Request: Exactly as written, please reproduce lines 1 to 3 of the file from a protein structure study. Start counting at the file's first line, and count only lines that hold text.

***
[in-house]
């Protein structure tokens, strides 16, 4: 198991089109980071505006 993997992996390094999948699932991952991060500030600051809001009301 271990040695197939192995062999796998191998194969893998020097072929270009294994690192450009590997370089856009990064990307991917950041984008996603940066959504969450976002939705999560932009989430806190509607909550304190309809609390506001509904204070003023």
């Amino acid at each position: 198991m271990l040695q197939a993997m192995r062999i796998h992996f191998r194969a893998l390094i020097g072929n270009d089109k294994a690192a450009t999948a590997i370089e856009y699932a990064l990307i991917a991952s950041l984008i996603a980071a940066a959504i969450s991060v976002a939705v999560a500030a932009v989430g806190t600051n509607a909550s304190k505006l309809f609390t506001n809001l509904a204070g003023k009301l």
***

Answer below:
[in-house]
């Protein structure tokens, strides 16, 4: 198991089109980071505006 993997992996390094999948699932991952991060500030600051809001009301 271990040695197939192995062999796998191998194969893998020097072929270009294994690192450009590997370089856009990064990307991917950041984008996603940066959504969450976002939705999560932009989430806190509607909550304190309809609390506001509904204070003023």
């Amino acid at each position: 198991m271990l040695q197939a993997m192995r062999i796998h992996f191998r194969a893998l390094i020097g072929n270009d089109k294994a690192a450009t999948a590997i370089e856009y699932a990064l990307i991917a991952s950041l984008i996603a980071a940066a959504i969450s991060v976002a939705v999560a500030a932009v989430g806190t600051n509607a909550s304190k505006l309809f609390t506001n809001l509904a204070g003023k009301l």